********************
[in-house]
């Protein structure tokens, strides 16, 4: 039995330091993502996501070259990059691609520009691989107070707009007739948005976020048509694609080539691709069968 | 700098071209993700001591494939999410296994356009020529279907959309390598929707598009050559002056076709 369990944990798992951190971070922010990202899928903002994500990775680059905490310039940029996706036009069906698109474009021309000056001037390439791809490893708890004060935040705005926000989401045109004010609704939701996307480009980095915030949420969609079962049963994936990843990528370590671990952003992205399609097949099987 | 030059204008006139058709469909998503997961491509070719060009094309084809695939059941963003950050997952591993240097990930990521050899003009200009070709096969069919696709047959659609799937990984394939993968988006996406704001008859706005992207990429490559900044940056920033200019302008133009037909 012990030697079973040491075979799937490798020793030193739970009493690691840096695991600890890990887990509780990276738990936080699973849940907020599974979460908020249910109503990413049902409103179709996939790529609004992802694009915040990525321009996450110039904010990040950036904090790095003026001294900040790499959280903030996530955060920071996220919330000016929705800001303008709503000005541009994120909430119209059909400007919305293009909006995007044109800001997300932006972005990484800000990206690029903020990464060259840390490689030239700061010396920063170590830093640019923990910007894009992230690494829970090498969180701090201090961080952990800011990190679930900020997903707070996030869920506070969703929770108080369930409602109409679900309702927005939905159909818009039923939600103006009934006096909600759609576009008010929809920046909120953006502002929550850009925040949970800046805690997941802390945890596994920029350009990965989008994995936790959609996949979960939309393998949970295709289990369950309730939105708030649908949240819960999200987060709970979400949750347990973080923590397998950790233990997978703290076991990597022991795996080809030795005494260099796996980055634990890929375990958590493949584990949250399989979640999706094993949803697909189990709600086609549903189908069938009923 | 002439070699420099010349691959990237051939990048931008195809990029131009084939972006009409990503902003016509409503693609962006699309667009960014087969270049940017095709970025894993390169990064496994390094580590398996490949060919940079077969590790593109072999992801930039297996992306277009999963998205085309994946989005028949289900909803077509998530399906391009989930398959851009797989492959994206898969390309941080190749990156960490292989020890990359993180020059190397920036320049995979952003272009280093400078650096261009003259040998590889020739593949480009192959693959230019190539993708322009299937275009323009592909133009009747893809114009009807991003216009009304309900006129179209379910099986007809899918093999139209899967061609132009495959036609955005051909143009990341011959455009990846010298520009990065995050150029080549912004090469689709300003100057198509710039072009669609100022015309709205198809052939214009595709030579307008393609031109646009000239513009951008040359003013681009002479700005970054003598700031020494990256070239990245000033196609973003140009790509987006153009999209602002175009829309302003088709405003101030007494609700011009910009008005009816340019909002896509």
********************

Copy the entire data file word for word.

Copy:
[in-house]
């Protein structure tokens, strides 16, 4: 039995330091993502996501070259990059691609520009691989107070707009007739948005976020048509694609080539691709069968 | 700098071209993700001591494939999410296994356009020529279907959309390598929707598009050559002056076709 369990944990798992951190971070922010990202899928903002994500990775680059905490310039940029996706036009069906698109474009021309000056001037390439791809490893708890004060935040705005926000989401045109004010609704939701996307480009980095915030949420969609079962049963994936990843990528370590671990952003992205399609097949099987 | 030059204008006139058709469909998503997961491509070719060009094309084809695939059941963003950050997952591993240097990930990521050899003009200009070709096969069919696709047959659609799937990984394939993968988006996406704001008859706005992207990429490559900044940056920033200019302008133009037909 012990030697079973040491075979799937490798020793030193739970009493690691840096695991600890890990887990509780990276738990936080699973849940907020599974979460908020249910109503990413049902409103179709996939790529609004992802694009915040990525321009996450110039904010990040950036904090790095003026001294900040790499959280903030996530955060920071996220919330000016929705800001303008709503000005541009994120909430119209059909400007919305293009909006995007044109800001997300932006972005990484800000990206690029903020990464060259840390490689030239700061010396920063170590830093640019923990910007894009992230690494829970090498969180701090201090961080952990800011990190679930900020997903707070996030869920506070969703929770108080369930409602109409679900309702927005939905159909818009039923939600103006009934006096909600759609576009008010929809920046909120953006502002929550850009925040949970800046805690997941802390945890596994920029350009990965989008994995936790959609996949979960939309393998949970295709289990369950309730939105708030649908949240819960999200987060709970979400949750347990973080923590397998950790233990997978703290076991990597022991795996080809030795005494260099796996980055634990890929375990958590493949584990949250399989979640999706094993949803697909189990709600086609549903189908069938009923 | 002439070699420099010349691959990237051939990048931008195809990029131009084939972006009409990503902003016509409503693609962006699309667009960014087969270049940017095709970025894993390169990064496994390094580590398996490949060919940079077969590790593109072999992801930039297996992306277009999963998205085309994946989005028949289900909803077509998530399906391009989930398959851009797989492959994206898969390309941080190749990156960490292989020890990359993180020059190397920036320049995979952003272009280093400078650096261009003259040998590889020739593949480009192959693959230019190539993708322009299937275009323009592909133009009747893809114009009807991003216009009304309900006129179209379910099986007809899918093999139209899967061609132009495959036609955005051909143009990341011959455009990846010298520009990065995050150029080549912004090469689709300003100057198509710039072009669609100022015309709205198809052939214009595709030579307008393609031109646009000239513009951008040359003013681009002479700005970054003598700031020494990256070239990245000033196609973003140009790509987006153009999209602002175009829309302003088709405003101030007494609700011009910009008005009816340019909002896509």